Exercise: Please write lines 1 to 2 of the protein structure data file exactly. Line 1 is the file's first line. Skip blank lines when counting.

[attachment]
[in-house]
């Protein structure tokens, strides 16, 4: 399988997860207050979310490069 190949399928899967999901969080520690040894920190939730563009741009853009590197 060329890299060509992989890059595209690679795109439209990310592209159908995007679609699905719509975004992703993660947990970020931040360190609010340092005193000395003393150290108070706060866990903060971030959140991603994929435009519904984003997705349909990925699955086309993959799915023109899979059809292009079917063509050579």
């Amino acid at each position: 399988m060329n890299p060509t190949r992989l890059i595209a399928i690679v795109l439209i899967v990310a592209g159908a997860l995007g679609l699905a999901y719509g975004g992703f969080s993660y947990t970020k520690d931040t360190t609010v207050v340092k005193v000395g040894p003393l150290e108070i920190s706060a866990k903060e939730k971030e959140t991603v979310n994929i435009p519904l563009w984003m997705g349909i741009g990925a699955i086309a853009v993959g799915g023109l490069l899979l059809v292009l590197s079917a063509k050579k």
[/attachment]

[in-house]
């Protein structure tokens, strides 16, 4: 399988997860207050979310490069 190949399928899967999901969080520690040894920190939730563009741009853009590197 060329890299060509992989890059595209690679795109439209990310592209159908995007679609699905719509975004992703993660947990970020931040360190609010340092005193000395003393150290108070706060866990903060971030959140991603994929435009519904984003997705349909990925699955086309993959799915023109899979059809292009079917063509050579």